Dave Kennon, Kennon Financial
As an 18 year veteran in the financial industry, I’ve been trained, repeatedly, on how to design a retirement financial plan. I’ve come to the conclusion that many of the assumptions present in generic planning software are inaccurate. One common variable which nearly every planning tool emphasizes is the effect of inflation.
Most tools assume a 3% inflation rate throughout your retired years. If you do the math, that means that a gallon of milk which costs $5 now, will cost $10 twenty-four years from now.
While a 3% inflation rate is a reasonable assumption, it can really throw a wrench in most retirement scenarios. It stands to reason that if your budget is presently $4000/mo, you can expect for it to rise to $8000/mo a quarter century from now.
A little scary, isn’t it? Maybe you should just sit on all of your savings as long as possible so that inflation doesn’t ruin you. You don’t want to enjoy your 90’s living in a cardboard box behind a gas station.
Luckily I have great news. The fear of inflation is a bunch of B.S. Or more accurately, the underlying assumptions in these calculations are missing one enormously important factor:
You will spend significantly less money in your 80’s and 90’s than you will in your 60’s and 70’s.
The U.S. Bureau of Labor Statistics found that retirees between the age of 65 and 74 spend 35% more money than retirees older than 75. (source)
The Government Accountability Office found that Americans spend 41% less in their early 70’s compared with their late 40’s. (source)
How can this be?
1. You pay off your mortgage. This is an important variable to consider when designing a retirement budget. If your $1200 mortgage payment is going to end in six years, you need to account for that reduction in required monthly funds.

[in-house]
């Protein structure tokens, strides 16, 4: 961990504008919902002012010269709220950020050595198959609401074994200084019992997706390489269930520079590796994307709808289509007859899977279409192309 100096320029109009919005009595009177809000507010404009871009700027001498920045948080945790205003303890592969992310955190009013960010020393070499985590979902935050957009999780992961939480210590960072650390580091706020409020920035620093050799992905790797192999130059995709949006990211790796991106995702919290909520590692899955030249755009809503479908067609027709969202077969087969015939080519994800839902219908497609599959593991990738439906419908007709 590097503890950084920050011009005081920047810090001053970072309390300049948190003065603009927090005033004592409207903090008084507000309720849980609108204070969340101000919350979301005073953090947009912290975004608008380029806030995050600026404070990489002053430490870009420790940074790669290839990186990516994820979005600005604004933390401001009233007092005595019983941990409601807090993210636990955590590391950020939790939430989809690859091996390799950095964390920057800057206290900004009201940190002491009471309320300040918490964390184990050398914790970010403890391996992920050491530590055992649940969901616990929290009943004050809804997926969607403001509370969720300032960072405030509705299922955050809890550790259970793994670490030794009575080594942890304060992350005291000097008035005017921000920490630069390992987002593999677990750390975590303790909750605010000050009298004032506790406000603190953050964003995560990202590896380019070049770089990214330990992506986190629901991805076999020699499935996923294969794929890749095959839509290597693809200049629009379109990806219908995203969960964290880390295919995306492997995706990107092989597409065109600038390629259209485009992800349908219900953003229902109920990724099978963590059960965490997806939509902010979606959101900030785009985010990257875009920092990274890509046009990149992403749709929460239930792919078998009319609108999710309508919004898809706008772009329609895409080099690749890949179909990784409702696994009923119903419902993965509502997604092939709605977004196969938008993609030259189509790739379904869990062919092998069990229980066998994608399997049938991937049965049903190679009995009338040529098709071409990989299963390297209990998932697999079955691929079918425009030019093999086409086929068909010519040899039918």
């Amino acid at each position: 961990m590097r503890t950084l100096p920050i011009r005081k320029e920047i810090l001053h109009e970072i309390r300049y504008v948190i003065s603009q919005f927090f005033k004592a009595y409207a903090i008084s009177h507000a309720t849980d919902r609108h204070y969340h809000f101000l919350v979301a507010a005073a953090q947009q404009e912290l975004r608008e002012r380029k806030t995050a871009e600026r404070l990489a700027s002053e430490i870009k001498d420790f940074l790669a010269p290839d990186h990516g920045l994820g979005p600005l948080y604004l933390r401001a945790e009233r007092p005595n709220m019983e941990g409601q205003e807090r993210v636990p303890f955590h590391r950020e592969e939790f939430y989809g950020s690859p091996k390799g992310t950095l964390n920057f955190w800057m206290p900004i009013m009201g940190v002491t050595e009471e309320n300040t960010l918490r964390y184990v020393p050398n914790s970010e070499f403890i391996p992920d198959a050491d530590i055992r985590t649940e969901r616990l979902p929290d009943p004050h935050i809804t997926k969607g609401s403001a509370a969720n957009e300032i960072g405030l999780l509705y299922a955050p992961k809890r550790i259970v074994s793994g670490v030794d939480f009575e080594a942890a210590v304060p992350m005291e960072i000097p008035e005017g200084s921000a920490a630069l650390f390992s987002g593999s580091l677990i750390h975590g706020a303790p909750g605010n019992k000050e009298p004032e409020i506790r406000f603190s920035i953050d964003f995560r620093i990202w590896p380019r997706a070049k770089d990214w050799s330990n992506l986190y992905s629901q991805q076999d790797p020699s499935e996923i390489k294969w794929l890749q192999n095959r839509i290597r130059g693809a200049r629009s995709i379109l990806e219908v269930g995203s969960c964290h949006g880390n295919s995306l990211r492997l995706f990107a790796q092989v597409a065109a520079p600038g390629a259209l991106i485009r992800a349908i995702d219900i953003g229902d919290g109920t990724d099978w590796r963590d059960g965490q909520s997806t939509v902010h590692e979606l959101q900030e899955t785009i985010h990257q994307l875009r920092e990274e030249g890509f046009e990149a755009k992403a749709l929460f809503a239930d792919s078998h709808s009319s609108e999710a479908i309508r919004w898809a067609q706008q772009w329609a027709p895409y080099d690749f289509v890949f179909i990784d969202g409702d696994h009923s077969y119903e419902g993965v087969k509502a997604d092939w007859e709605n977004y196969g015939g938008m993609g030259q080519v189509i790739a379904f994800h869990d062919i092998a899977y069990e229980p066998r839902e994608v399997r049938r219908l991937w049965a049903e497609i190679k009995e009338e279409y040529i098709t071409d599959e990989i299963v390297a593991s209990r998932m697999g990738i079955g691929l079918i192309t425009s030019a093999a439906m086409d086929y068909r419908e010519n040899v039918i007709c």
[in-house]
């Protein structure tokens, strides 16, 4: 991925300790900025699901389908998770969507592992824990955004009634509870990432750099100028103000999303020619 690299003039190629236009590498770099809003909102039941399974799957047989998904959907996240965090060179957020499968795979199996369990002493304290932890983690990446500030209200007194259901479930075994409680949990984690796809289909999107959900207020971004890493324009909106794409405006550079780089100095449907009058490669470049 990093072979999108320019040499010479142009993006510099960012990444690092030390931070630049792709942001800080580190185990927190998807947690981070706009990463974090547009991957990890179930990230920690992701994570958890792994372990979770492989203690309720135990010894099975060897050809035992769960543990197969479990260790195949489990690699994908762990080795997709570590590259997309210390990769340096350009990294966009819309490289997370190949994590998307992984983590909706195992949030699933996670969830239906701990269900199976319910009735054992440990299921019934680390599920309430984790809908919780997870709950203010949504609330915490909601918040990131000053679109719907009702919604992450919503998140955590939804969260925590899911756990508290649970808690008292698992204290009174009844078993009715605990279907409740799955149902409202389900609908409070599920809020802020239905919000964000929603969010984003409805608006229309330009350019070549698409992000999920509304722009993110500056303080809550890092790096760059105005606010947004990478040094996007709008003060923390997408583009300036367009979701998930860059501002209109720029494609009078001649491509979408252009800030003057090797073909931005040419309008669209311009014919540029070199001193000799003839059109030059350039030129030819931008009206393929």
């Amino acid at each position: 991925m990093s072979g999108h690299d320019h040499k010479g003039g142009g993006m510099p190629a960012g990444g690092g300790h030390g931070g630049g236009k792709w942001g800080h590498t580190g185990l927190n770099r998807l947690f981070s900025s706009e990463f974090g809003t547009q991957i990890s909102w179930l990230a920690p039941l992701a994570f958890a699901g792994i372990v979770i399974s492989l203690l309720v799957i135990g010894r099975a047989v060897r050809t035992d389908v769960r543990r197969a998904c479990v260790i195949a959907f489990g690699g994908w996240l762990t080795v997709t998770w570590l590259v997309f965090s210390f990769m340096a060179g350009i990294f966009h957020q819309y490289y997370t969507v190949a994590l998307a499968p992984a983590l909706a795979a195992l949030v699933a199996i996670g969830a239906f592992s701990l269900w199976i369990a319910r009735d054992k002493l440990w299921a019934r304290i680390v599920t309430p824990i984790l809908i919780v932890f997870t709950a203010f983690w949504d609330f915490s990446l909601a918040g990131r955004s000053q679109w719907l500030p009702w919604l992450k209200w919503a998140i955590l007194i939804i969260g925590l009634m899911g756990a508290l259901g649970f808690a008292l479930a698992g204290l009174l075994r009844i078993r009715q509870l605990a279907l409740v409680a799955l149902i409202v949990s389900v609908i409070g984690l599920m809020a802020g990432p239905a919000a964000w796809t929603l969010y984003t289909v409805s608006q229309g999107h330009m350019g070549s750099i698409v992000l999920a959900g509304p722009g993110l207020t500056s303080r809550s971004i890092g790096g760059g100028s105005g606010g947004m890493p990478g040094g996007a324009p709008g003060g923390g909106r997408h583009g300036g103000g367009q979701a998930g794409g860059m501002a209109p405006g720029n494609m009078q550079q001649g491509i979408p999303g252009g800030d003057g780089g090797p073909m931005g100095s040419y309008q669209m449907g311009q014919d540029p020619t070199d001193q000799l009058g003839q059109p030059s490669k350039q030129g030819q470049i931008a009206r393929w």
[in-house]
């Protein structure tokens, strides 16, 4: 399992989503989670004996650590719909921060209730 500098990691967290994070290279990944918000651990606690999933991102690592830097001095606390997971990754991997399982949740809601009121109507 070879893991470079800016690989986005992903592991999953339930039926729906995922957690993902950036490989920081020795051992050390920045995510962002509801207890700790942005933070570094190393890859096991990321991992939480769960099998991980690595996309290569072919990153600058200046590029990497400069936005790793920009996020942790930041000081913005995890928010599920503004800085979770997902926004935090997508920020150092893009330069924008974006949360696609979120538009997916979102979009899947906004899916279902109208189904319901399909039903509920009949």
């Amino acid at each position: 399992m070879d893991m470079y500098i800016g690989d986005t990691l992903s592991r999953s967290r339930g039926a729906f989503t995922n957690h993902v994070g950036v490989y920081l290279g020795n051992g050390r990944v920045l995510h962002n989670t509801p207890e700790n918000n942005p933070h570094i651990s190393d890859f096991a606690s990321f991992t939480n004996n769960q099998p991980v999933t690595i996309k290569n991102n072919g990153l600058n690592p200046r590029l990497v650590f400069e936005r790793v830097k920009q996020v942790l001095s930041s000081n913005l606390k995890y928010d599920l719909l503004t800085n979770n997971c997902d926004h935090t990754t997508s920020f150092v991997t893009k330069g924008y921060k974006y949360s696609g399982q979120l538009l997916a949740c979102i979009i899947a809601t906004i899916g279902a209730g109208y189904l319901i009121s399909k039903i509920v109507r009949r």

2. You will spend less on clothing, travel, gas, food, and entertainment.
3. You will not be buying a new car every few years.
4. Medical expenses generally do not increase until the end-of-life stage at which point there can be a small spike in spending. Remember that 90% of retirees in America spend less than $2000 a year on medical expenses while on Medicare.
Another key factor to remember is that your social security payments will grow with inflation. Social Security increases are based on the Consumer Price Index (or CPI).
Let’s say Bobby Biggins retired 25 years ago with a social security benefit of $1000/mo. Today that same benefit would total $1755/mo. (source)
For 2019, a 2.8% increase has been announced. For those of you receiving Social Security, you will see the increase this month. If you have yet to take Social Security, the 2.8% is still added to your future benefit.
So, to review, as you get older, inflation will increase the costs of goods and services, but this increase is offset by the natural reduction in spending as you age.
So what does all of this mean? For many of you, you may be able to spend more money earlier in your retirement.
Don’t let the online retirement calculators fool you. You may be in much better long-term shape than you realize.
This is yet another powerful driver behind The Retirement Revolution. An essential component of the Revolution involves a certain degree of re-education. Most retiring Baby Boomers have the same common misconceptions, most of which can sabotage your retired years.
Just to review:
Inflation will not bankrupt you.
Medicare covers more than you may think.
Social Security is not going insolvent.
Taxes in retirement are generally lower than people realize.
I would encourage you to check out my latest book: The Retirement Revolution: Spend More, Worry Less.
Yes, that is a shameless plug. But the book contains all the answers to common misconceptions that create needless fear, worry, under-living, and over-saving.
I am on a relentless mission to help Baby Boomers escape the vicious cycle of living scared and dying rich. And I need your help. I know you have friends and family who need to hear what I have to say. Please forward this email. The Revolution needs you!
Dave Kennon, Kennon Financial
There is no certainty that any investment strategy will be profitable or successful in achieving your investment objectives. An index is a portfolio of specific securities. Indexes are unmanaged and investors cannot invest directly in an index. Index returns are “total returns” with dividends reinvested, which means the return is not only the change in price for securities but any income generated by those securities. The performance of an unmanaged index is not indicative of the performance of any particular investment. Investments offering the potential for a higher rate of return also involve a higher degree of risk. Past performance is no guarantee of future results. Actual results will vary.